tag:blogger.com,1999:blog-5384583593570605585.post8208106438544275993..comments2022-12-02T17:47:09.350-08:00Comments on Let's Talk Physics: Yes, Everything is MathWill Nelsonhttp://www.blogger.com/profile/00289187877856552901noreply@blogger.comBlogger8125tag:blogger.com,1999:blog-5384583593570605585.post-84892330861030934932015-04-08T03:11:45.929-07:002015-04-08T03:11:45.929-07:00If the pseudoscience you've come across doesn&...If the pseudoscience you've come across doesn't have mathematics, consider yourself lucky. There are entire fields of what looks like highly technical physics but is actually fake.<br /><br />Ironically, the "TGD" Ulla mentioned is one of these.Anonymousnoreply@blogger.comtag:blogger.com,1999:blog-5384583593570605585.post-58590763942127584482012-05-25T08:57:26.783-07:002012-05-25T08:57:26.783-07:00About uncertainty, I would further point out that,...About uncertainty, I would further point out that, although the outcomes are only defined probabilistically, the set of possible outcomes must be well-defined, and this also requires a mathematical foundation. An atom may decay to other particles, and there is some probability for doing that, but an atom will not simply vanish leaving a gaping hole in space, nor turn into Beethoven's 9th symphony. But one can't frame such constraints in "plain english", because it is not sufficiently precise to define anything. Only mathematics provides the well-defined objects one needs to define the possible outcomes, even in a probabilistic theory.Will Nelsonhttps://www.blogger.com/profile/00289187877856552901noreply@blogger.comtag:blogger.com,1999:blog-5384583593570605585.post-55936044797025372402012-05-25T08:09:35.132-07:002012-05-25T08:09:35.132-07:00Glad you liked the article! I, too, am in biology ...Glad you liked the article! I, too, am in biology now, and it does seem like the reductionist approach is continuing to be the main avenue of progress there. Regarding uncertainty, I would argue that it's still basically mathematics, just the mathematics of probability. That is how it appears in Quantum Mechanics; there is no deeper, "non-mathematical" source of the uncertainties, at least not that we know of.Will Nelsonhttps://www.blogger.com/profile/00289187877856552901noreply@blogger.comtag:blogger.com,1999:blog-5384583593570605585.post-81211252599394231992012-05-23T21:50:56.751-07:002012-05-23T21:50:56.751-07:00I know it's 2 years old article, but I'd l...I know it's 2 years old article, but I'd like to leave a comment.<br /><br />I enjoyed reading this article! It's very easy to follow how you explained what you are trying to say. <br />I studied physics and biology in undergraduate. I think it is pretty apparent why the importance of role of mathematics in biology is increasing these days since to the bottom layer its all about physics which is described in math!<br /><br />Also I think it is a clearness when people like math and physics, including me. Though I found it very interesting about uncertainty in quantum physics,which is against the ability of accurate prediction of mathematics. I could be wrong.<br /><br />Anyhow thank you for a great article.freindlygeekhttps://www.blogger.com/profile/05947522112243939458noreply@blogger.comtag:blogger.com,1999:blog-5384583593570605585.post-81189368501543057412012-05-23T21:50:35.107-07:002012-05-23T21:50:35.107-07:00This comment has been removed by the author.freindlygeekhttps://www.blogger.com/profile/05947522112243939458noreply@blogger.comtag:blogger.com,1999:blog-5384583593570605585.post-44569509165380642382010-02-05T23:41:41.771-08:002010-02-05T23:41:41.771-08:00Thanks for your comments!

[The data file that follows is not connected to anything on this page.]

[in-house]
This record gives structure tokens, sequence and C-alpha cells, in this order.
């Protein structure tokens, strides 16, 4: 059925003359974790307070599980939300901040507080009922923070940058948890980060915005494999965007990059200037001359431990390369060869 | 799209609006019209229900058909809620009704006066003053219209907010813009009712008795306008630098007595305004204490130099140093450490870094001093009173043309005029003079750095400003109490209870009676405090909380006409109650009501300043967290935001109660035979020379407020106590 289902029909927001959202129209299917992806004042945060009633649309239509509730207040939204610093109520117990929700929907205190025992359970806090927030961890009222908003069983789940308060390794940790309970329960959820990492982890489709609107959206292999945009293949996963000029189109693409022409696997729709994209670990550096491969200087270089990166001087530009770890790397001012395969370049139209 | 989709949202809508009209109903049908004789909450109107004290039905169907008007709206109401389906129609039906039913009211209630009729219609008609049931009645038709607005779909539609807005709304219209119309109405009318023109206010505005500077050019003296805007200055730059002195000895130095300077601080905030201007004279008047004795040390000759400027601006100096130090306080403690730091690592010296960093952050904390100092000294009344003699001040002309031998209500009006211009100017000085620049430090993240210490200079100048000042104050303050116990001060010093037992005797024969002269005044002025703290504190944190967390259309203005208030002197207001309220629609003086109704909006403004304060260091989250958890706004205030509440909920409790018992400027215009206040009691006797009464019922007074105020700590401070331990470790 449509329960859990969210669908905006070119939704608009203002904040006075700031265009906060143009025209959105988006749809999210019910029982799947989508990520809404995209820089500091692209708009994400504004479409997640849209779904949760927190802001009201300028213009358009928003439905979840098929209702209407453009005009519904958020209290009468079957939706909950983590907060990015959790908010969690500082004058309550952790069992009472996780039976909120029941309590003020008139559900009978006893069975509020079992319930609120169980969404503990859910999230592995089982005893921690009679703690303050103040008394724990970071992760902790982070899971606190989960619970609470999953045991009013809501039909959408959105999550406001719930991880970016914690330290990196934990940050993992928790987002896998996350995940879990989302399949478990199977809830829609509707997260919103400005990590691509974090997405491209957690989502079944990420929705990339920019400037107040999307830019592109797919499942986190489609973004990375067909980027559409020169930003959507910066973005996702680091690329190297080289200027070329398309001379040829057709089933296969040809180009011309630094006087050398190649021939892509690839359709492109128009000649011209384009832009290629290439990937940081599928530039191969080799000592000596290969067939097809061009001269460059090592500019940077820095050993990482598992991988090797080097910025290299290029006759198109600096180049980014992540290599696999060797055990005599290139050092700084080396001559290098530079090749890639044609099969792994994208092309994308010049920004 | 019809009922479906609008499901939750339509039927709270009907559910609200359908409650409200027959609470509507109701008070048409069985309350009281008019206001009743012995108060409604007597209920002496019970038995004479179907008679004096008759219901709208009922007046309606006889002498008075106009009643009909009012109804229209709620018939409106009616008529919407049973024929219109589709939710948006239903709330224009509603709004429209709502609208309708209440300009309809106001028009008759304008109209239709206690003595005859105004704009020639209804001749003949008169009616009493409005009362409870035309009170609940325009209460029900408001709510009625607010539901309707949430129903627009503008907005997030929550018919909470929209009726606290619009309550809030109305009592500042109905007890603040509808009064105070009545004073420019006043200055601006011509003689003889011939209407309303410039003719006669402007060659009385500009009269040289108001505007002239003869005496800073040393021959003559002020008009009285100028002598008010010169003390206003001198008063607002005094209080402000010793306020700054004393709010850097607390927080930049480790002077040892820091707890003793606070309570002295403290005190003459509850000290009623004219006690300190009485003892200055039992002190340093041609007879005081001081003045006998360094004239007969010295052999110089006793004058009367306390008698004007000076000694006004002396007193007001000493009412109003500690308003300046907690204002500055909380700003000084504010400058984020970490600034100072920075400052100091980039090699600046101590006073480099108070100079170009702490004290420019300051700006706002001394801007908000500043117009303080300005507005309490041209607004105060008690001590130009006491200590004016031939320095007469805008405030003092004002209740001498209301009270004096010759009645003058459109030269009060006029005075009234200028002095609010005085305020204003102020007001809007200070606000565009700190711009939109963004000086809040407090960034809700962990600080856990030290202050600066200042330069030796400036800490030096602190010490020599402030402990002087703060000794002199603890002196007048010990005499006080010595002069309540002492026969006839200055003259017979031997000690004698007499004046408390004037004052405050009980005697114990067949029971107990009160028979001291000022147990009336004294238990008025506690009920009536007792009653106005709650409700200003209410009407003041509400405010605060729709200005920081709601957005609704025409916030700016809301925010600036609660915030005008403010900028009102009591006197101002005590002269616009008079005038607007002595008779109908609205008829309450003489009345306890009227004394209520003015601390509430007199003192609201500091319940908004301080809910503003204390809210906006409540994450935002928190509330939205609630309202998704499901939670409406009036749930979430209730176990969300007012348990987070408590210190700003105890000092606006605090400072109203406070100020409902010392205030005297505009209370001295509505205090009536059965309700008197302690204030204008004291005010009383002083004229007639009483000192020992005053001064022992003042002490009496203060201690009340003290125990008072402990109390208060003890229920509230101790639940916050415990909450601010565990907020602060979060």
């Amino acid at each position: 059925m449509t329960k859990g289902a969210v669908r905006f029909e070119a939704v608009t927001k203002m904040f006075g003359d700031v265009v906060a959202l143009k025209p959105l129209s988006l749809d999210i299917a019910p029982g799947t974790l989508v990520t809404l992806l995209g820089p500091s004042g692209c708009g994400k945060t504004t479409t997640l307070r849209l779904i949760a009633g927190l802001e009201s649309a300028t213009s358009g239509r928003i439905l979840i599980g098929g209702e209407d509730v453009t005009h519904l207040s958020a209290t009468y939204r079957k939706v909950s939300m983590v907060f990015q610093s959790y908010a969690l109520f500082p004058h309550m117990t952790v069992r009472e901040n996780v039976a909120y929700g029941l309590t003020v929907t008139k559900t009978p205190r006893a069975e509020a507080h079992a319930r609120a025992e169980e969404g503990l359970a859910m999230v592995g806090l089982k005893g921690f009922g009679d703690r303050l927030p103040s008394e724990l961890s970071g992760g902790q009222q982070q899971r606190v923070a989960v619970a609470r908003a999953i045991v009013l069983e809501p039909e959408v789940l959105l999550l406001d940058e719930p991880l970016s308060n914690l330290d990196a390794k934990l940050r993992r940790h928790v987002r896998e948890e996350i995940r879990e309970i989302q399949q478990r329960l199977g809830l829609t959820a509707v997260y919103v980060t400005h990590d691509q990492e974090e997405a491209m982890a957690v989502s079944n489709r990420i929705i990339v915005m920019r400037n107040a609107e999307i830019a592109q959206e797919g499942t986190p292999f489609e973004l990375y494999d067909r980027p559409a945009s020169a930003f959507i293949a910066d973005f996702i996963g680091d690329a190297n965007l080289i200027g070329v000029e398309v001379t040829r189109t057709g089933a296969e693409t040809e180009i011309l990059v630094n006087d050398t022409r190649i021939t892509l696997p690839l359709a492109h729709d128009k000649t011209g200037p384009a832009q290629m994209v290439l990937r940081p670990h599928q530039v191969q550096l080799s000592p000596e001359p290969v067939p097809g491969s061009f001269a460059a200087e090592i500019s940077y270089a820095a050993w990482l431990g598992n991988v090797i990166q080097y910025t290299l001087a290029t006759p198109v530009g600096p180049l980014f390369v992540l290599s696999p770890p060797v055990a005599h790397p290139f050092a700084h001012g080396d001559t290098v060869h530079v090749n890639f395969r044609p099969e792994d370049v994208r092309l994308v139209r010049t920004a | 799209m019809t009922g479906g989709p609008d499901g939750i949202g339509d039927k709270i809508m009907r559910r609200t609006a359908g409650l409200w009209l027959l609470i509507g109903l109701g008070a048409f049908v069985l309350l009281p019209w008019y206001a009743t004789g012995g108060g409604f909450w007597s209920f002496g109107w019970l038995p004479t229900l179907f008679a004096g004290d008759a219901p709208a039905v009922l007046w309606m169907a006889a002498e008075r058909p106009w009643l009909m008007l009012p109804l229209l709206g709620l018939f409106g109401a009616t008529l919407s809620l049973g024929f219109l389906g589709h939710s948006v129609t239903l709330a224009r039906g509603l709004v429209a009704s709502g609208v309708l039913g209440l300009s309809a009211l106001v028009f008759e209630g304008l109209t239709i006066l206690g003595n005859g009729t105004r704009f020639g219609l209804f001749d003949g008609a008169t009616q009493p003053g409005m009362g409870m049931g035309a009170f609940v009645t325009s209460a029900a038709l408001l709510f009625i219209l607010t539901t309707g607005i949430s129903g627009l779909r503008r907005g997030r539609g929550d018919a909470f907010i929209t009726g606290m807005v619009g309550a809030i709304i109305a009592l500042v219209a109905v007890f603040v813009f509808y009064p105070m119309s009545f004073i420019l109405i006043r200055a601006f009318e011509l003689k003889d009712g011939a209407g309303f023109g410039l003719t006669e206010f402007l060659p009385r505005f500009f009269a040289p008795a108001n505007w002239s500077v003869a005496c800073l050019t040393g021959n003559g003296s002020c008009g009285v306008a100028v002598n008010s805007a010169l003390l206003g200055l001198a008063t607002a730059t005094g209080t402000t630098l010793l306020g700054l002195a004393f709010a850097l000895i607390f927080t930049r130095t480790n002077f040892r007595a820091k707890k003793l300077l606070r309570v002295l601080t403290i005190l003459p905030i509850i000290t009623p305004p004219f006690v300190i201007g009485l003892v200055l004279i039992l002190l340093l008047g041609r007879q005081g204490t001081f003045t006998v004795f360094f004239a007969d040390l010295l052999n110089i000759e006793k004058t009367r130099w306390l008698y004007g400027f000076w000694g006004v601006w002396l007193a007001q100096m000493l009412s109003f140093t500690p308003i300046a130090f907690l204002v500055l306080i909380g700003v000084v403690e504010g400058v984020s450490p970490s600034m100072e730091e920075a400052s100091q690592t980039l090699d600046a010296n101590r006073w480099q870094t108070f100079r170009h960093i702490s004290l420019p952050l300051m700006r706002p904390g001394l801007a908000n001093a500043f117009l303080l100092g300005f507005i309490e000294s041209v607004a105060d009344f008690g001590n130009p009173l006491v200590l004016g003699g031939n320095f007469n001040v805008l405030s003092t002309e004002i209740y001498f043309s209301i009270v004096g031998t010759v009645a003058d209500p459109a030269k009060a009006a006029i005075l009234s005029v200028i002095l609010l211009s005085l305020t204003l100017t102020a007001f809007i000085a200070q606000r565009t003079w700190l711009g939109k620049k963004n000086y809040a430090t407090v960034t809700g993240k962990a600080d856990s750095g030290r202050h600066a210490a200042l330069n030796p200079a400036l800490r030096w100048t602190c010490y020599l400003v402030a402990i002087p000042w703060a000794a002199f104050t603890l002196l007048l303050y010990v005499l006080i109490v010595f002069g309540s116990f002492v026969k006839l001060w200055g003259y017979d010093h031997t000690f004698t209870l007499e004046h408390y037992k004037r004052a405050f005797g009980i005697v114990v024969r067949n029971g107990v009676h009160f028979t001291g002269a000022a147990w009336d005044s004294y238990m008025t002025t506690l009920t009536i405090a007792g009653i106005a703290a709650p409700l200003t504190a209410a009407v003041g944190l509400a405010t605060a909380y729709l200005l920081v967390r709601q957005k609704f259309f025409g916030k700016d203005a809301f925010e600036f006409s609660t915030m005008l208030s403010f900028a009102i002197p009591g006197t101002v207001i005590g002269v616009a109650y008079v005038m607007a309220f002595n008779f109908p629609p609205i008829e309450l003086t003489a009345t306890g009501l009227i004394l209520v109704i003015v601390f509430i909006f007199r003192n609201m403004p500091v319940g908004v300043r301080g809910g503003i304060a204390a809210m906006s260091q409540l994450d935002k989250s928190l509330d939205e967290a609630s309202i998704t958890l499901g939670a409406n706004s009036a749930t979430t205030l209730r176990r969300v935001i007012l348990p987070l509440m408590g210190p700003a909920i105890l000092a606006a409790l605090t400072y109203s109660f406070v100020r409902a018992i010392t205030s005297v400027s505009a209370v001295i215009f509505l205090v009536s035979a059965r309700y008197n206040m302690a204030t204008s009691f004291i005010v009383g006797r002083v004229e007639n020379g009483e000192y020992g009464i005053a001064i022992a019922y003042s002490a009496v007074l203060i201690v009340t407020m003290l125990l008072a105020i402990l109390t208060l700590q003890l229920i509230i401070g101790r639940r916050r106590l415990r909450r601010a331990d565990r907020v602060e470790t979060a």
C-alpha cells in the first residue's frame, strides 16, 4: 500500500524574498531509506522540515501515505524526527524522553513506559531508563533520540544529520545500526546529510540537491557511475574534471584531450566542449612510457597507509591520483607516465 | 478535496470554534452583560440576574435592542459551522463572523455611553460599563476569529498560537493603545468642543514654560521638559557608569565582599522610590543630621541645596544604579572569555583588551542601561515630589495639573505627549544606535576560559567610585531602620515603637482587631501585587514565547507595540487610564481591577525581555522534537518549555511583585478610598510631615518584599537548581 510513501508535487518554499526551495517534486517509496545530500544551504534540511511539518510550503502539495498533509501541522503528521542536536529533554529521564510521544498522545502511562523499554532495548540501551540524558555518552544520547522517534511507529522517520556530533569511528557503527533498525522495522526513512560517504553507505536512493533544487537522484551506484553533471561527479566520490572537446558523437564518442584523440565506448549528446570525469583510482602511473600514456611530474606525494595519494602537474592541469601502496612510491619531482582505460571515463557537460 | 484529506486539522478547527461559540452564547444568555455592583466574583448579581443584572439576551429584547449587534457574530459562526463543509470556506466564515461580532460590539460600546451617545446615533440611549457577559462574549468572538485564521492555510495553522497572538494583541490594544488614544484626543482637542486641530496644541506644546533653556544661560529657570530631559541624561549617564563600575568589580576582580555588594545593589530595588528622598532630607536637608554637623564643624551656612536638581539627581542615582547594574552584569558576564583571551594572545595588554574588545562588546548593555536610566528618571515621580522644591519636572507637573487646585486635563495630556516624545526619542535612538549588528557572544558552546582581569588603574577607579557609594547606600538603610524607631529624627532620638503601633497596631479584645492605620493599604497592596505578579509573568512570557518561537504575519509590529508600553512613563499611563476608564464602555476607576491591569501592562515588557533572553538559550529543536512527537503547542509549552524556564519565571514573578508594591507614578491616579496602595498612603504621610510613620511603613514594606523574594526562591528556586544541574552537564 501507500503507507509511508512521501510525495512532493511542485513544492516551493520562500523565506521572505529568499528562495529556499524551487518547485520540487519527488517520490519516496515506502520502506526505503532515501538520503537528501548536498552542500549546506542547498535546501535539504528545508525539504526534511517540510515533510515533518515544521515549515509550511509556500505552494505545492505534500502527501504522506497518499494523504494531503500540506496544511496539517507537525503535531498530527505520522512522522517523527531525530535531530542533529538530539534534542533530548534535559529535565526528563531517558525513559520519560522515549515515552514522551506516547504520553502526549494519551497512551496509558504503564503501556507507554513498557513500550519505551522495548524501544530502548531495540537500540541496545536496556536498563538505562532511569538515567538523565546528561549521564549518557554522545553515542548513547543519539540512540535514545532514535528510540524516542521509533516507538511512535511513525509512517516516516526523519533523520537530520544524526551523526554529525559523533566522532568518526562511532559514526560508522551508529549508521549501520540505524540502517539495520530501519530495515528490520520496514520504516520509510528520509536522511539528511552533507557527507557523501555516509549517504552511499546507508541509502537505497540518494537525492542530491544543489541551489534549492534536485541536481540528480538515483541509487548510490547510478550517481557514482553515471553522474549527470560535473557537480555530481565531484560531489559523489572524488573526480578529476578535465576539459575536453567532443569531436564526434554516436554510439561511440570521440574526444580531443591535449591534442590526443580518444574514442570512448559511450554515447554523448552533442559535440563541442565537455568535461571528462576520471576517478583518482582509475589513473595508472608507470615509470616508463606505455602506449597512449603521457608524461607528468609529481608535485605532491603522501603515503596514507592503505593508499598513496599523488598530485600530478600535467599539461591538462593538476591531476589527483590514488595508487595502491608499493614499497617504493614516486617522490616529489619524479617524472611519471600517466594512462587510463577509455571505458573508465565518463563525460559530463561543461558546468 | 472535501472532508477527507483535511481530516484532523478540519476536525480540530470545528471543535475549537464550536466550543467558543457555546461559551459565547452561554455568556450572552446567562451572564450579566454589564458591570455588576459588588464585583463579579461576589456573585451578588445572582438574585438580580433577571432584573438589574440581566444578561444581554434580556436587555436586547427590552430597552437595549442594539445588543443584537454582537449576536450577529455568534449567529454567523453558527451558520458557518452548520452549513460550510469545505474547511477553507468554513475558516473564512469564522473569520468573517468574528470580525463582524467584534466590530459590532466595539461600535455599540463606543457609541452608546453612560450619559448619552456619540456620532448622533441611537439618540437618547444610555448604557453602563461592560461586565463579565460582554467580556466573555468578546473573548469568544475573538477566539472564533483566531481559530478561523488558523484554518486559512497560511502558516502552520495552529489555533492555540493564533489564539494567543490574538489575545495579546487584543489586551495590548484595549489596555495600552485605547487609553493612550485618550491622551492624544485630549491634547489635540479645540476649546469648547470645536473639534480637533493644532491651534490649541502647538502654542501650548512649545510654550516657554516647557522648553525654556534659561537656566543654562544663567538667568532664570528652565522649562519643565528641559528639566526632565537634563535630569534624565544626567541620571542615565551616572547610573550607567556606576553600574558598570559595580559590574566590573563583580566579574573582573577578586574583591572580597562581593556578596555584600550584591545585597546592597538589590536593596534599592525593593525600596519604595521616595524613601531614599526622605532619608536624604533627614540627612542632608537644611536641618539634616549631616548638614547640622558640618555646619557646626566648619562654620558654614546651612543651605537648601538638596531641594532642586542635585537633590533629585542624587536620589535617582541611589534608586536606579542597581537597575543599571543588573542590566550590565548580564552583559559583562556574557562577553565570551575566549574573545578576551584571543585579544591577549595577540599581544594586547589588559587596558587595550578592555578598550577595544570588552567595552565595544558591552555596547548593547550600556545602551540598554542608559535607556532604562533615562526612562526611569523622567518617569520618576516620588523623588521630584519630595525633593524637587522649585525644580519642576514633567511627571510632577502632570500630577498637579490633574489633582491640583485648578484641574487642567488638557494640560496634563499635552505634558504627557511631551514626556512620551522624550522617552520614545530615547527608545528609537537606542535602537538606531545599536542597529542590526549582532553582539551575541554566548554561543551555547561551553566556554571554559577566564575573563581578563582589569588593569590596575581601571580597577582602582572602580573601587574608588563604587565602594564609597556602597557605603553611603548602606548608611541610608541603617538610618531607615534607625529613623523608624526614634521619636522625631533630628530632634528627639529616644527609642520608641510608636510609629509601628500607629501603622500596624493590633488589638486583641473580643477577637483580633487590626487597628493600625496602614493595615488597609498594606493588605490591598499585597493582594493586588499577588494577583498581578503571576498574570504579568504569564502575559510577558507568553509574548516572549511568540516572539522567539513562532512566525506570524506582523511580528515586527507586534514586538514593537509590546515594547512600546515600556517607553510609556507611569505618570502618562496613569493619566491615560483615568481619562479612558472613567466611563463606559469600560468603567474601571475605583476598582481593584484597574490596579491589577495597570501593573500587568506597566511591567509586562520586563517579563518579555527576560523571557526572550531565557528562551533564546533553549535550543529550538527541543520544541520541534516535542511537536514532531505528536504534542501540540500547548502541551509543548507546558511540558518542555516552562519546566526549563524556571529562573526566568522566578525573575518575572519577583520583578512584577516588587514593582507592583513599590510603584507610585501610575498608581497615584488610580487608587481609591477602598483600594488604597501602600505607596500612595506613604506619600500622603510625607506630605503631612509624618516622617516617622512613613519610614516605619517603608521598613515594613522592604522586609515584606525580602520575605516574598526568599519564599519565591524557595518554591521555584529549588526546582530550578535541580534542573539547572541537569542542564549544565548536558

Regarding the wave/parti...Thanks for your comments!<br />Regarding the wave/particle duality, and the other examples, I would argue that they are all mathematics. It is as mathematics that they make sense; they only seem to violate logic when stated in English. <br />Of course there are some things whose mathematics we don't fully know yet, like dark matter. We have many mathematical theories for them, and I presume that eventually one will be found to be correct.Will Nelsonhttps://www.blogger.com/profile/00289187877856552901noreply@blogger.comtag:blogger.com,1999:blog-5384583593570605585.post-23660340878334080232010-02-03T14:06:43.944-08:002010-02-03T14:06:43.944-08:00I liked this. It suits my non-physist mind. :)
Yo...I liked this. It suits my non-physist mind. :)<br /><br />You forget the wave-particle duality. What you say is only of particles.<br /><br />The way you think about the least stable matter is also very interesting. It is the quantum criticality. But the matter condensation? The dark matter? The fermione emergence? Where is the math in matter condensation or dark matter? Where is the 'nothingness?', the 'border'?<br /><br />This is also big news: And now we are getting someplace, because both electrons and quarks are fundamental, mathematical objects (at least in current theories). In other words, they can be defined completely. We can write down by means of equations exactly what they are and what rules they obey, under all circumstances, with no caveats or gaps.<br /><br />I do not know this is possible yet, only in TGD, and it is not accepted. Not at LHC can it be done. They act like a blind man.<br /><br />A great blog. Congratulations.Ullahttps://www.blogger.com/profile/16634036177244152897noreply@blogger.comtag:blogger.com,1999:blog-5384583593570605585.post-15947520174017204452008-07-28T06:07:00.000-07:002008-07-28T06:07:00.000-07:00I would explain it in a different way. Physics is...I would explain it in a different way. Physics is arguably the first field of academic study to create quantifiable categories such as mass, velocity, momentum, force, and energy, and to relate these categories to each other quantitatively. Newton's work depended heavily on astronomy - on the observations and models of Keppler and Copernicus. The quantitative nature of the models is mathematical in nature. We find the models believable and useful because they are so accurate in predicting things we care about.<BR/><BR/>Mathematics is the language of physics and engineering. We use it because it enables us to make very accurate predictions about physical situations. <BR/><BR/>One can, of course, describe physical things without mathematics. Some of the sense of things is conveyed; but much of the deeper meaning and most of the predictive qualities are lost. <BR/><BR/>I once argued that classical physics could be taught without calculus. And I think that one can get far with a command of algebra. I think physics is important enough that anyone who has taken high school algebra should also take a physics class. <BR/><BR/>Newtonian physics is important in its own right; but it is important also as an example of what science is - an interrelationship between mathematical model ( which in Hume's terms lives in the realm of ideas) and an empirical, observable world ( which in Hume's terms lives in the realm of fact.)Anonymousnoreply@blogger.com